No such thing as comfort televesion. Maybe an old Disney classic, if I'm curled up with a cup of somthing hot and a blanket. Comfort music--oh yeah! That too depends on the situation. It could be one of the beautiful "Our Daily Bread" instrumental C.D.s. I love them. Or something from "Deep Forest" or "Clannad." Or a worship C.D. Or something old like Nat King Cole or Peter Paul and Mary. New things and new music are good, but not usually comforting. Sometimes something really "up" can be comforting too, in an odd way. I feel better, sometimes, when I put something on the CD player that I can crank up. But my husband doesn't like it, and my mom hates it...so I don't get to do that often.

5. Comfort companion(s)

My sister, if she lived here, and was not an Alzheimer's victim. My sister, as she used to be, was the most comforting, safe person in my world. My husband, depending on the day and the situation. My daughter (same as previous). My friend Pat.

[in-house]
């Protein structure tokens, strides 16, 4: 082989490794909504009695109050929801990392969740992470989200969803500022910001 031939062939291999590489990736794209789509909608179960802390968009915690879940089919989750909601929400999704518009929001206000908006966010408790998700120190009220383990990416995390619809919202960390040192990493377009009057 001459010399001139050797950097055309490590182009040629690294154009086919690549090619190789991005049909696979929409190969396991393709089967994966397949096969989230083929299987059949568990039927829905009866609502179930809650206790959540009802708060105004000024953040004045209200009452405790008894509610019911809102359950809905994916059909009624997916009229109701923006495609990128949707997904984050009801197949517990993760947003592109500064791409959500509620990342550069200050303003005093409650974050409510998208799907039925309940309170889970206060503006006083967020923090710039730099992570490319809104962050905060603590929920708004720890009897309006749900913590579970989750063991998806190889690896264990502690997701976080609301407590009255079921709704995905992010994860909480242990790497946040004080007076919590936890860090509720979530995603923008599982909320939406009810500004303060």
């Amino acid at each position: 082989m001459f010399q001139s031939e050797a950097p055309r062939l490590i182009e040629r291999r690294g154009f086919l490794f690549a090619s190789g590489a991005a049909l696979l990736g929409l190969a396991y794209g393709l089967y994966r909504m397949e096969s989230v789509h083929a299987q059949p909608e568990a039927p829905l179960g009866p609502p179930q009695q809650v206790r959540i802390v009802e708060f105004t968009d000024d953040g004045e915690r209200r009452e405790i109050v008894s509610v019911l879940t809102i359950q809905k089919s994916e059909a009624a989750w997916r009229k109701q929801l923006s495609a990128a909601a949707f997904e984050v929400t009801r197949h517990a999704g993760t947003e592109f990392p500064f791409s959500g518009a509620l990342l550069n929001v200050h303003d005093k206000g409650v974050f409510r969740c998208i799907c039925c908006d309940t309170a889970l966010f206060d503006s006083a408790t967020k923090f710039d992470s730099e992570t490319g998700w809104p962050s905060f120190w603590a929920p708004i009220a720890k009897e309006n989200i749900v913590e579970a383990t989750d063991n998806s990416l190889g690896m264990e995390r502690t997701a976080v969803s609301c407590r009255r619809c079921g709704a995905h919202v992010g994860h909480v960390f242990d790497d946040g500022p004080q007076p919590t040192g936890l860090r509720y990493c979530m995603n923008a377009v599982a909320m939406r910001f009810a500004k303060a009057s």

Thursday, October 12, 2006

Winter's Approach

This picture is of my sad little petunias on the back deck. Just a day ago they still looked perky and pink. I've dragged pots inside for a few nights, but in "snow belt country" as Cheesehead calls it, the day comes when we just sigh and let things be, knowing we can't stop winter's approach.

We awoke to a chilly 22 degrees Farenheit with a brisk wind blowing. A few flakes of --is it hail or is it snow?--danced on the wind. Time to find some heavier socks.

As I dashed across an empty parking lot this morning--pulling my jacket closed as I went-- I was thinking of "Winnie the Pooh and the Blustery Day," but Christopher Robin and Pooh would not have strolled outside today. They would have hurried indoors to a warm fire and a cup of hot chocolate